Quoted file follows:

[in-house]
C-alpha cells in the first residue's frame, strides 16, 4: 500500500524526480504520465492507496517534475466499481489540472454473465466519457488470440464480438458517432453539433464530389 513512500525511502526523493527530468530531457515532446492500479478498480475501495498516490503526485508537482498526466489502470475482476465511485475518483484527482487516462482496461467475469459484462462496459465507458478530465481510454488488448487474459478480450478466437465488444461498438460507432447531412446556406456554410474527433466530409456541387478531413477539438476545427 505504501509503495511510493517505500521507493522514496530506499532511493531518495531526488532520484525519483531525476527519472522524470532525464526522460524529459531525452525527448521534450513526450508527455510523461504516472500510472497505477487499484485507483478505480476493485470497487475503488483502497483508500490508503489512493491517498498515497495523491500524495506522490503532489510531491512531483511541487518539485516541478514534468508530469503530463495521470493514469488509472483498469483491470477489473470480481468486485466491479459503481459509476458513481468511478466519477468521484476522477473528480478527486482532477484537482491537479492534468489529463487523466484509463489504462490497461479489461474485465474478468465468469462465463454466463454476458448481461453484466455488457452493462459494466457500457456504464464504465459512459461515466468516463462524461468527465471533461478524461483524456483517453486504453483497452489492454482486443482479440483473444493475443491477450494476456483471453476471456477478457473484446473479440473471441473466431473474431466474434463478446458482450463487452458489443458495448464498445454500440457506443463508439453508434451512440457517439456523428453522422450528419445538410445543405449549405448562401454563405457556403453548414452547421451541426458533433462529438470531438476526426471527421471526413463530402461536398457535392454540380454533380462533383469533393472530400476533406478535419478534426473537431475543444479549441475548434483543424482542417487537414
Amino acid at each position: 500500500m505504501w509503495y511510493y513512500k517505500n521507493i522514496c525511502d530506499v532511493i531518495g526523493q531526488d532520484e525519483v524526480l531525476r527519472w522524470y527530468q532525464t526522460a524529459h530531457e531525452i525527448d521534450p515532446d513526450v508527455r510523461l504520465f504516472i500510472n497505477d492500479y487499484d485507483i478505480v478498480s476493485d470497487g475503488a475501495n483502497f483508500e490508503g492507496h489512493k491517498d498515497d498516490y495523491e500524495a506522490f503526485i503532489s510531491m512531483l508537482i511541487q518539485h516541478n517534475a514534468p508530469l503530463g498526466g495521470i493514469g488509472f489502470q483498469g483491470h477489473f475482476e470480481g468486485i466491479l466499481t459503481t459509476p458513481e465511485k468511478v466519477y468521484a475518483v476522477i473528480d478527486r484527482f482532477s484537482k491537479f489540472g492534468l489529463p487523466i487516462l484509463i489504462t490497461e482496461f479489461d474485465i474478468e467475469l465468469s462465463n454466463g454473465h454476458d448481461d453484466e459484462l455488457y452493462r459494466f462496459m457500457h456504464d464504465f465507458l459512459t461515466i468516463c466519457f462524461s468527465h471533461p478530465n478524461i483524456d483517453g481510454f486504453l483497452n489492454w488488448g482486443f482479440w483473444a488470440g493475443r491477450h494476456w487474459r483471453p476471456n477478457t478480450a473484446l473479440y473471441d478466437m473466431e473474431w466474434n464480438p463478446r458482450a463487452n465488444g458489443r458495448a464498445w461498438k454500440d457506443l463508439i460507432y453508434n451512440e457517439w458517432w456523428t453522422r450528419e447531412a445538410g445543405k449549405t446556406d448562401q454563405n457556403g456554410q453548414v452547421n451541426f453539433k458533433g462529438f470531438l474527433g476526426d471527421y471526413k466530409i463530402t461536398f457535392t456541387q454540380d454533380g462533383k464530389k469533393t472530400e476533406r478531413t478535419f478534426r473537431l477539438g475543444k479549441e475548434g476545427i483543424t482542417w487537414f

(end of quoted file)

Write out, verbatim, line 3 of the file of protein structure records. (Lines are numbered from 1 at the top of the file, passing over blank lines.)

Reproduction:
Amino acid at each position: 500500500m505504501w509503495y511510493y513512500k517505500n521507493i522514496c525511502d530506499v532511493i531518495g526523493q531526488d532520484e525519483v524526480l531525476r527519472w522524470y527530468q532525464t526522460a524529459h530531457e531525452i525527448d521534450p515532446d513526450v508527455r510523461l504520465f504516472i500510472n497505477d492500479y487499484d485507483i478505480v478498480s476493485d470497487g475503488a475501495n483502497f483508500e490508503g492507496h489512493k491517498d498515497d498516490y495523491e500524495a506522490f503526485i503532489s510531491m512531483l508537482i511541487q518539485h516541478n517534475a514534468p508530469l503530463g498526466g495521470i493514469g488509472f489502470q483498469g483491470h477489473f475482476e470480481g468486485i466491479l466499481t459503481t459509476p458513481e465511485k468511478v466519477y468521484a475518483v476522477i473528480d478527486r484527482f482532477s484537482k491537479f489540472g492534468l489529463p487523466i487516462l484509463i489504462t490497461e482496461f479489461d474485465i474478468e467475469l465468469s462465463n454466463g454473465h454476458d448481461d453484466e459484462l455488457y452493462r459494466f462496459m457500457h456504464d464504465f465507458l459512459t461515466i468516463c466519457f462524461s468527465h471533461p478530465n478524461i483524456d483517453g481510454f486504453l483497452n489492454w488488448g482486443f482479440w483473444a488470440g493475443r491477450h494476456w487474459r483471453p476471456n477478457t478480450a473484446l473479440y473471441d478466437m473466431e473474431w466474434n464480438p463478446r458482450a463487452n465488444g458489443r458495448a464498445w461498438k454500440d457506443l463508439i460507432y453508434n451512440e457517439w458517432w456523428t453522422r450528419e447531412a445538410g445543405k449549405t446556406d448562401q454563405n457556403g456554410q453548414v452547421n451541426f453539433k458533433g462529438f470531438l474527433g476526426d471527421y471526413k466530409i463530402t461536398f457535392t456541387q454540380d454533380g462533383k464530389k469533393t472530400e476533406r478531413t478535419f478534426r473537431l477539438g475543444k479549441e475548434g476545427i483543424t482542417w487537414f